New financial reporting should save

Accountants are sceptical that a new financial reporting framework which comes into effect tomorrow will save businesses the millions of dollars in compliance costs the Government says it will.

From April 1 most companies will no longer be required to prepare general purpose financial statements under a rewritten Financial Reporting Act.

Under the revised bill businesses would fall into one of four tiers, each of which had different requirements and was customised to best meet the information needs of those who use the financial statements.

Most small and medium enterprises (SMEs), which made up 97 per cent of all New Zealand businesses, would fall into a tier which would not require general purpose financial reports.

The Inland Revenue Department (IRD) would administer the new requirements and the Government expected savings in compliance costs of up to $90 million a year.

But accountants were skeptical SMEs would save any extra time or money in compliance.

Even the New Zealand Institute of Chartered Accountants (NZICA) said most businesses would not reduce compliance costs.

However a NZICA spokesman John Hodge said the changes were more about promoting business growth, producing easier to understand financial information and increasing engagement between business owners and accountants.

"Overall this is about making small businesses life a lot easier."

The changes would also help businesses be more responsive to international markets, he said.

"The savings are about the collective, looking at New Zealand Inc rather than the individual business."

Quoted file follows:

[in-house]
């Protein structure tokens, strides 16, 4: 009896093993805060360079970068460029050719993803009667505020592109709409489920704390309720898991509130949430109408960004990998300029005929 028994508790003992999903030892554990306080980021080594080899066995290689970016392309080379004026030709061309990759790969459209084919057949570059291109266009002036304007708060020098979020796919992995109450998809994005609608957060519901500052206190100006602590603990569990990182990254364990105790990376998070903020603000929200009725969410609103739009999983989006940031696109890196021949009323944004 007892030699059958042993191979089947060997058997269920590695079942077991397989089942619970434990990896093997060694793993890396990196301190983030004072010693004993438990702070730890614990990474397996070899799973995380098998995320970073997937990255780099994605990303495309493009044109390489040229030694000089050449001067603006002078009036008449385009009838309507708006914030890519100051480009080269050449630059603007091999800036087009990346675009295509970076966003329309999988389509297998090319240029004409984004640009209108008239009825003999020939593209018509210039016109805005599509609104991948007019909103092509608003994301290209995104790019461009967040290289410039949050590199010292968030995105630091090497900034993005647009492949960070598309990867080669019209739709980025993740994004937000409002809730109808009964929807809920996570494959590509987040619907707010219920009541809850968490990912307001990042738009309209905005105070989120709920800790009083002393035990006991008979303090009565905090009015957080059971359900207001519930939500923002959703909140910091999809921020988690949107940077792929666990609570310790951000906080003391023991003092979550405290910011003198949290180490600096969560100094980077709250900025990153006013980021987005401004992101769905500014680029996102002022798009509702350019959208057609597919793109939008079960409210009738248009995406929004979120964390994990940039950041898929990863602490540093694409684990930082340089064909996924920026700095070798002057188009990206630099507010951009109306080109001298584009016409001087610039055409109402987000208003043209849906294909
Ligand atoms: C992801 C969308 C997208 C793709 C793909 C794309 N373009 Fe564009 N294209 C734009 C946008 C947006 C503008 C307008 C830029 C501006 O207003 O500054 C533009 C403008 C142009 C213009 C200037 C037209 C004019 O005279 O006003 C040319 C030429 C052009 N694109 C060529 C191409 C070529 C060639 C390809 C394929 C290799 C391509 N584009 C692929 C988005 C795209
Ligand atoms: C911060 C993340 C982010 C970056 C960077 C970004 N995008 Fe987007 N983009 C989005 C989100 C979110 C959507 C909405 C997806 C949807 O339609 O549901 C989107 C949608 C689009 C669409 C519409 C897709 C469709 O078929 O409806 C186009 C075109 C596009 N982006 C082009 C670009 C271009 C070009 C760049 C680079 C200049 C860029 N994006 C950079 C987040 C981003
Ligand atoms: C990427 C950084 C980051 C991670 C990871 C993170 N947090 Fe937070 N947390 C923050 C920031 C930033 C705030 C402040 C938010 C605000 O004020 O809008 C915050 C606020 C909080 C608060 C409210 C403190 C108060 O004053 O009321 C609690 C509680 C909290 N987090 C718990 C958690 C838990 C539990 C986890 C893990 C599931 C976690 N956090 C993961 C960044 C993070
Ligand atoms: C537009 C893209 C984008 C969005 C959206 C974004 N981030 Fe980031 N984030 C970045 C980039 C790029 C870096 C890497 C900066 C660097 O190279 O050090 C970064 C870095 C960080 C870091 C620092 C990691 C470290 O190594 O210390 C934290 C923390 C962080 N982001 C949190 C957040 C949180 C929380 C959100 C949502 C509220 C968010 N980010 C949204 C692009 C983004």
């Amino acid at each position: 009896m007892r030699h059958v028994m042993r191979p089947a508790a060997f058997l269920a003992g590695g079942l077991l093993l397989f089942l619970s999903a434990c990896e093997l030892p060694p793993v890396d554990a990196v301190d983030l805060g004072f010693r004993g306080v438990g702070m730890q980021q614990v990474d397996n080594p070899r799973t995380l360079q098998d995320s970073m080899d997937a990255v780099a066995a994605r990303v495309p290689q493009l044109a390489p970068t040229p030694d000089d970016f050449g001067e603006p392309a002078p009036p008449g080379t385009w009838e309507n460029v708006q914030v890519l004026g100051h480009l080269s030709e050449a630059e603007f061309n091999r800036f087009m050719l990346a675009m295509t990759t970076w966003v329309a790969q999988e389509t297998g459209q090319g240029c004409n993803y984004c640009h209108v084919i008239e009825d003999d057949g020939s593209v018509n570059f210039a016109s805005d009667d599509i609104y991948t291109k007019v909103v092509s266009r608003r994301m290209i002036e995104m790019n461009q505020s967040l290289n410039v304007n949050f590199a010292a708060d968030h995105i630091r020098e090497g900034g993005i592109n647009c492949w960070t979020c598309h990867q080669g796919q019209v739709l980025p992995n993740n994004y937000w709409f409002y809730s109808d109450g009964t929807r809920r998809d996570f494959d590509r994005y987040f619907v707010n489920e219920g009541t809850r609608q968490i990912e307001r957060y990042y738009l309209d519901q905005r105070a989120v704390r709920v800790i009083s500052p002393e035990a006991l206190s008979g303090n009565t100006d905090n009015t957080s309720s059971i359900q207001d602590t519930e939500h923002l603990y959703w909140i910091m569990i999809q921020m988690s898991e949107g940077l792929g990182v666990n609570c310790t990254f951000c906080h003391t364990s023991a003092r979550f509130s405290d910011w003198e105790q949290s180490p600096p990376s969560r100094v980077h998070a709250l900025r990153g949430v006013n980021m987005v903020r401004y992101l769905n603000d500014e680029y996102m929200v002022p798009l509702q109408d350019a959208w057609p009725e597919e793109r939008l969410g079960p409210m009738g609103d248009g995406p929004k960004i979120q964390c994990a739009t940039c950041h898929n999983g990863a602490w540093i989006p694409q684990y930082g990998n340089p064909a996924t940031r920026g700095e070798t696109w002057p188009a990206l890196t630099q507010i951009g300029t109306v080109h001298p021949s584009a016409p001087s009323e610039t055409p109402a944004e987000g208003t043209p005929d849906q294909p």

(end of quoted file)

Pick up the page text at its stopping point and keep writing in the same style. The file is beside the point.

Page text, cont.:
Deloitte Private partner Stephen Nicholas said the reforms could create more work for businesses and accountants.

"Some of the requirements being specified may be more onerous than the current requirements," Nicholas said.

Once the industry adjusted to the reforms there was an opportunity for future savings, he said.

There would probably be a varying degree of preparedness across the industry and SME owners should discuss the changes with their accountant, he said.

If an accountant was unable to explain the new framework clearly the business owner should reconsider whether that person was a suitable accountant, he said.

BDO Palmerston North general manager Billie Stanley said the reforms allowed businesses to regularly access easy to understand financial information.

Business owners should look at where they fit in the framework and use the changes as a growth opportunity, she said.

"There are probably more dollars to be made by focusing on growing the top line rather than a reduction in compliance costs especially for developing businesses."

Grant Thornton spokesman Mark Hucklesby was unsure what the Government's $90 million savings figure was based on.

"That really was a back of an envelope calculation in my view."

Although the legislation comes into effect tomorrow "the rubber really doesn't hit the road until 12 months later" because the first set of accounts under the new regime would not come out until March 31, 2015, he said.

Xero head of accounting Grant Anderson said the accounting software business welcomed the changes and had adjusted its packages accordingly.

"Xero certainly supports anything that reduces compliance costs for small business and makes financial statements easier to understand. Whatever is good for them is good for us and good for New Zealand as a whole."

The framework would make financial documents easier to understand and allow SMEs to worry less about the more technical aspects of reporting, he said.

"Hopefully small businesses will engage more with these statements."

Fairfax Media